A possible new gas connection between Spain and France could be ready to go live in less than a year, Spanish Energy Minister Teresa Ribera said on Friday, if France and other European countries agree to the project.
The European Union is trying to divest itself of Russian natural gas in a hurry following Russia’s invasion of Ukraine, which has put new interconnection projects in the spotlight. German Chancellor Olaf Scholz on Thursday advocated the construction of a gas pipeline from Portugal to central Europe, passing through Spain and France.
“That new interconnection, this gas pipeline, may be operational in approximately 8 or 9 months on the side of the southern border, that is, from the Pyrenees to Spain,” Ribera said in an interview with the national network TVE.
The France-Spain connection would require the laying of another section of gas pipeline to connect the Spanish grid with the French one.
Scholz said a gas pipeline connecting the Iberian Peninsula with central Europe would “greatly alleviate the current supply situation,” adding that he had already discussed it with the leaders of Spain, Portugal, France and the European Commission.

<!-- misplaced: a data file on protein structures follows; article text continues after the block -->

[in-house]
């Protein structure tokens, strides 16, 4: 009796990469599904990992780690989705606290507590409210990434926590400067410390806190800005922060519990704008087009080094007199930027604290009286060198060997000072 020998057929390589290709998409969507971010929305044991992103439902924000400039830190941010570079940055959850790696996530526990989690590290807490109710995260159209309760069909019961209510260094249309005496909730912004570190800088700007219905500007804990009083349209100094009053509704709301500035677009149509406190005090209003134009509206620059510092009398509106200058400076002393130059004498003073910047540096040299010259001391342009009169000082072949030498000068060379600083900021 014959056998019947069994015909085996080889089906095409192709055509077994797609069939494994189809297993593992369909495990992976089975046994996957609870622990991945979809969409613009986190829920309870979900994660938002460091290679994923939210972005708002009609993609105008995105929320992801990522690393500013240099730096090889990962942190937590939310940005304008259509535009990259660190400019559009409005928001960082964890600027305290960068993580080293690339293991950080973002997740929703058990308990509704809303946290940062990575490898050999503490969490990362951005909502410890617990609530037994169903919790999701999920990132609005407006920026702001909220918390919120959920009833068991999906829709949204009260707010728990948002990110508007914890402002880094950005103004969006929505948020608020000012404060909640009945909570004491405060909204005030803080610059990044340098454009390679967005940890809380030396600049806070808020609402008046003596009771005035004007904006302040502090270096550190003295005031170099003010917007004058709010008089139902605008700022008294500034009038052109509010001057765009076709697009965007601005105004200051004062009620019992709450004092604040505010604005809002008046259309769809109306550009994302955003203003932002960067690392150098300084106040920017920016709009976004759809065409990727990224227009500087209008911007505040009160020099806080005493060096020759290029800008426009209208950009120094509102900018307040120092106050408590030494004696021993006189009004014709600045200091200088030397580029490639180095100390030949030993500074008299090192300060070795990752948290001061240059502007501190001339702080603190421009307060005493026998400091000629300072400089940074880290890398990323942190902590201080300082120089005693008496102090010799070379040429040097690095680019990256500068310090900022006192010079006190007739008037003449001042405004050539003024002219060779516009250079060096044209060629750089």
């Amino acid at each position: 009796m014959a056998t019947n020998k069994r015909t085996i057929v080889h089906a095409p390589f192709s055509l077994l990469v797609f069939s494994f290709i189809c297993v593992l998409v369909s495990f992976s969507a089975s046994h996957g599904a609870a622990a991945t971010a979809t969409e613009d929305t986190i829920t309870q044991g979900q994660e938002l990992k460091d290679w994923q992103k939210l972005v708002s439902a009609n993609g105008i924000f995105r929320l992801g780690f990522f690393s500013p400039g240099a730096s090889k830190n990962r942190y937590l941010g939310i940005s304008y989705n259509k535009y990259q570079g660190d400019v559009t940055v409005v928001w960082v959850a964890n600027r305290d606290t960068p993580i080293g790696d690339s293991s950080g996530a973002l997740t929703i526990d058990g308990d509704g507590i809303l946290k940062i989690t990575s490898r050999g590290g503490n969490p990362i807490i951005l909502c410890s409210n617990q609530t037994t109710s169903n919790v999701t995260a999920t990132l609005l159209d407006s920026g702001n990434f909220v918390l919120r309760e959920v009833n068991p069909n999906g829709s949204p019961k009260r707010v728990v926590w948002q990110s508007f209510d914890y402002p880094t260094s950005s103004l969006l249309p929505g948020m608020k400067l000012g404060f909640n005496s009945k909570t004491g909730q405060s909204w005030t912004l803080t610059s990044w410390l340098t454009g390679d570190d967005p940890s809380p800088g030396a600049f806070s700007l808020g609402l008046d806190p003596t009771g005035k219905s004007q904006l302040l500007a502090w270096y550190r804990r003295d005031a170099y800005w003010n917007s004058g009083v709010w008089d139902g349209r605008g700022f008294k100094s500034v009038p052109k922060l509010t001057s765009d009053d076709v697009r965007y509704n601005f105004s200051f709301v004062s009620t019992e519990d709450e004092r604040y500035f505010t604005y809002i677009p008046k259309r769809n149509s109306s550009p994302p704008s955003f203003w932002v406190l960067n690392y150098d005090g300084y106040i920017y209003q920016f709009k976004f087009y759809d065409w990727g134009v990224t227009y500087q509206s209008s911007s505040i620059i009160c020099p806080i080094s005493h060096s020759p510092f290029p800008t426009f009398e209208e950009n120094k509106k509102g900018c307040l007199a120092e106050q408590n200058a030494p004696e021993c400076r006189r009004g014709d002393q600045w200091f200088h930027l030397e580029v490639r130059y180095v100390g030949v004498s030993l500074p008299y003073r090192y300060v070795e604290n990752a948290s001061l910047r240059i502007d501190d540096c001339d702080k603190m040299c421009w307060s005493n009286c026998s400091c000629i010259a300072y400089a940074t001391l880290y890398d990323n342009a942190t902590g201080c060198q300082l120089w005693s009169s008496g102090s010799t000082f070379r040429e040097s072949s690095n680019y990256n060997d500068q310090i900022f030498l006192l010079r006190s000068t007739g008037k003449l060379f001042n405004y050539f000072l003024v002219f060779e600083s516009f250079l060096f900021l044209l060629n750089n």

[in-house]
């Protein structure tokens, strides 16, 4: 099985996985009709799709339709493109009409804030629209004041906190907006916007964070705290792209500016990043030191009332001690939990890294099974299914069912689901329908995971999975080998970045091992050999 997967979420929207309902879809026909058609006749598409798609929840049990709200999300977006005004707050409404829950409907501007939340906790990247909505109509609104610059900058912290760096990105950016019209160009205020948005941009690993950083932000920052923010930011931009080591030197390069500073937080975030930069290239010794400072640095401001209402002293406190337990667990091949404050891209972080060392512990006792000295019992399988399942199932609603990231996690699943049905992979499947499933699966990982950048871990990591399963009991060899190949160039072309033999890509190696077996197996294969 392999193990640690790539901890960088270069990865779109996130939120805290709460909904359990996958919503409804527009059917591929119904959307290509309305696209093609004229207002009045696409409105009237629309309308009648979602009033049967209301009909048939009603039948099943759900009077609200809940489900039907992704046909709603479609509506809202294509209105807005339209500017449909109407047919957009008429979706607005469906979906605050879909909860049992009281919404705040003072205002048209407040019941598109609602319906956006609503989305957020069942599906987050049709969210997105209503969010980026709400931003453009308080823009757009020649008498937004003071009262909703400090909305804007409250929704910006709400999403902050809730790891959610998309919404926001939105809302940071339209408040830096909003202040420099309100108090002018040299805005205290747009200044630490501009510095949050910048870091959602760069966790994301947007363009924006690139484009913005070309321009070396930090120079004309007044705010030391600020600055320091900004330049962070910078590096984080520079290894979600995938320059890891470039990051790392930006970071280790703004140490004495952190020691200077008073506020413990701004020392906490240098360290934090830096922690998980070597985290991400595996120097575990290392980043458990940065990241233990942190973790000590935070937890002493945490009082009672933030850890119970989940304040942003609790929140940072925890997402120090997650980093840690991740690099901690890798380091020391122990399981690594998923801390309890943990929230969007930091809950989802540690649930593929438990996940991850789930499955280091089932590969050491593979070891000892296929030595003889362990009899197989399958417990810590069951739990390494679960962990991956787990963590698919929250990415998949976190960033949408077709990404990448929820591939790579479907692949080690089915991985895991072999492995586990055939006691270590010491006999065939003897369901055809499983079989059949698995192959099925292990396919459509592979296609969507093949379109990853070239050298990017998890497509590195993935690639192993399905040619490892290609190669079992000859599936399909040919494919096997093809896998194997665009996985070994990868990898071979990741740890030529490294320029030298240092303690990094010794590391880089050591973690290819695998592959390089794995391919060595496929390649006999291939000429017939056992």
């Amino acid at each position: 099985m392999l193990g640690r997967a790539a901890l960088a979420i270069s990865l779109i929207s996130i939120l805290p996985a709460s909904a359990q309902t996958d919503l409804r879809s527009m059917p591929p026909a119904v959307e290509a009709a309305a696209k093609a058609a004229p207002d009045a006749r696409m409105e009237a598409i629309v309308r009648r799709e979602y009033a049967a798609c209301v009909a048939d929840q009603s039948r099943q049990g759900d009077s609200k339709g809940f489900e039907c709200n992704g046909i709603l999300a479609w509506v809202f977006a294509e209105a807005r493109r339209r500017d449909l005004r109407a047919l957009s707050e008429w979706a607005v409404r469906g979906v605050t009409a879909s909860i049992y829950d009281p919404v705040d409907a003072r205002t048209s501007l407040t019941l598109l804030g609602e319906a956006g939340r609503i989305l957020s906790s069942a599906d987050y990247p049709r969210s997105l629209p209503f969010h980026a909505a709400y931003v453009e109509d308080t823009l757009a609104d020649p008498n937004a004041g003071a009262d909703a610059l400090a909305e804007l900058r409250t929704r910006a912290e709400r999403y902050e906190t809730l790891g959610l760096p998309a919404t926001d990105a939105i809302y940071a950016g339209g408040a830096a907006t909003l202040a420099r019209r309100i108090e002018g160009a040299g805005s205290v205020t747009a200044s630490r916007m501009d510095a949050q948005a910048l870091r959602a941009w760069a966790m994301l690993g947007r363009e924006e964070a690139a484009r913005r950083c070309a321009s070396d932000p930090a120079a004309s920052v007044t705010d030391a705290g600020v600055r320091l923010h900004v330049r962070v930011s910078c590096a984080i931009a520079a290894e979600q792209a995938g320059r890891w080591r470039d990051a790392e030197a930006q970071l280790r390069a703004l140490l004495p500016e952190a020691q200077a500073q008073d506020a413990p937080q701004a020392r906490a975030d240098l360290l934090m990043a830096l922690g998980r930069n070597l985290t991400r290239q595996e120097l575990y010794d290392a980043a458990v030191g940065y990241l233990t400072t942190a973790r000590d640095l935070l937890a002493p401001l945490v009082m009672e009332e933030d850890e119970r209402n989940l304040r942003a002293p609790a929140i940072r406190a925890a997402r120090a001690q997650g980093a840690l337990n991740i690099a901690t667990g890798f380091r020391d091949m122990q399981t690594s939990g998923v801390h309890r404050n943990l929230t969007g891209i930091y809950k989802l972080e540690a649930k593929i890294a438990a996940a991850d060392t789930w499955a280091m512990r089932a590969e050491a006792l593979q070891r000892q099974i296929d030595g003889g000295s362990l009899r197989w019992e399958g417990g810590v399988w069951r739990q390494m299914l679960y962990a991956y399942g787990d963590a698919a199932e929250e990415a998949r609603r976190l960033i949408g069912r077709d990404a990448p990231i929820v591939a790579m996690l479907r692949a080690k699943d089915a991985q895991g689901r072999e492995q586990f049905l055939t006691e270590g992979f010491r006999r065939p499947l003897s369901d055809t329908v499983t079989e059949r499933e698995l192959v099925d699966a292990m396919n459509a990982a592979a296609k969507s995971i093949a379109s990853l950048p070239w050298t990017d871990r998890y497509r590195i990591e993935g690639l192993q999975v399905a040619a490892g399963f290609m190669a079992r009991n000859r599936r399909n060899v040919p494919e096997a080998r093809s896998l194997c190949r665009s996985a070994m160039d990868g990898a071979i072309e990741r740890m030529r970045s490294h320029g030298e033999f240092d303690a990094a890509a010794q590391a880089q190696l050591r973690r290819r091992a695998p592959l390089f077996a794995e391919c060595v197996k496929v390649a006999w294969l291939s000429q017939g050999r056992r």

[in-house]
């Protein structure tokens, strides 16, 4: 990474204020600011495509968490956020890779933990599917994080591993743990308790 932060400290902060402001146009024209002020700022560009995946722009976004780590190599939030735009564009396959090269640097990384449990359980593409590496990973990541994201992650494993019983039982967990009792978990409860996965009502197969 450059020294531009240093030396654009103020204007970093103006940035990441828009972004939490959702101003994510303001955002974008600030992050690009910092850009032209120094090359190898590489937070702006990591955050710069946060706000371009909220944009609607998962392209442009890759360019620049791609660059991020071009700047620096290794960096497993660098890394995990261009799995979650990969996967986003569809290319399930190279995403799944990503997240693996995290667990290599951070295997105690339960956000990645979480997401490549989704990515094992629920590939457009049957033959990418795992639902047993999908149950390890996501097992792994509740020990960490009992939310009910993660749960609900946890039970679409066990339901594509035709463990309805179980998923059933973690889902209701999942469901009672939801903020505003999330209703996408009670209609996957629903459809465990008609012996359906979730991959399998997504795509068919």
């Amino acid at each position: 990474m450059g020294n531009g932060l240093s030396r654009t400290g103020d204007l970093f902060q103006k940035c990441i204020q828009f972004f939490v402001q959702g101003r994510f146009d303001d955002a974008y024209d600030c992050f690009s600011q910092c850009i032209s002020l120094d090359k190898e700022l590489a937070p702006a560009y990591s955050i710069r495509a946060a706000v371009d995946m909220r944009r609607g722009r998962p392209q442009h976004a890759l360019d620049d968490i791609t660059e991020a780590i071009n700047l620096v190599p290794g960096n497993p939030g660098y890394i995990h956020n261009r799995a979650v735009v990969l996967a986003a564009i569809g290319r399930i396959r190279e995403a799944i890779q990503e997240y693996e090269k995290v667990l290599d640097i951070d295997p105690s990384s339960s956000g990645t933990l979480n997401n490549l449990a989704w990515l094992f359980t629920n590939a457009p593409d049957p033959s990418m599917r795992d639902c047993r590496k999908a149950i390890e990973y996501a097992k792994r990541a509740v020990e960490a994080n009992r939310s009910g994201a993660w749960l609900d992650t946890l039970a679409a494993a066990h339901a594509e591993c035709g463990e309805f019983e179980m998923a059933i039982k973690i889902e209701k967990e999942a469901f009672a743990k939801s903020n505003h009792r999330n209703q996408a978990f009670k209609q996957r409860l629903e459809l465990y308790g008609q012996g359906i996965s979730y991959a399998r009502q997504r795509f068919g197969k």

Portugal’s Prime Minister Antonio Costa said Scholz’s statement “reinforces the pressure on European institutions to unblock this situation once and for all” and suggested that an alternative to a link through France would be a maritime gas pipeline from Spain to Italy.
Spain and Portugal have long pushed for a new pipeline, given its ability to receive shipments of liquefied natural gas that could be sent to the rest of Europe.
Spanish Prime Minister Pedro Sanchez has said the European Union has to pay for interconnections.
The general director of the Spanish gas network operator Enagás (BME:ENAG), Arturo Gonzalo Aizpiri, recently said that the complete gas pipeline project between France and Spain, which was abandoned in 2019 after regulators deemed it financially unviable, could be completed at a cost of 600 to 700 million euros in 2 1/2 years.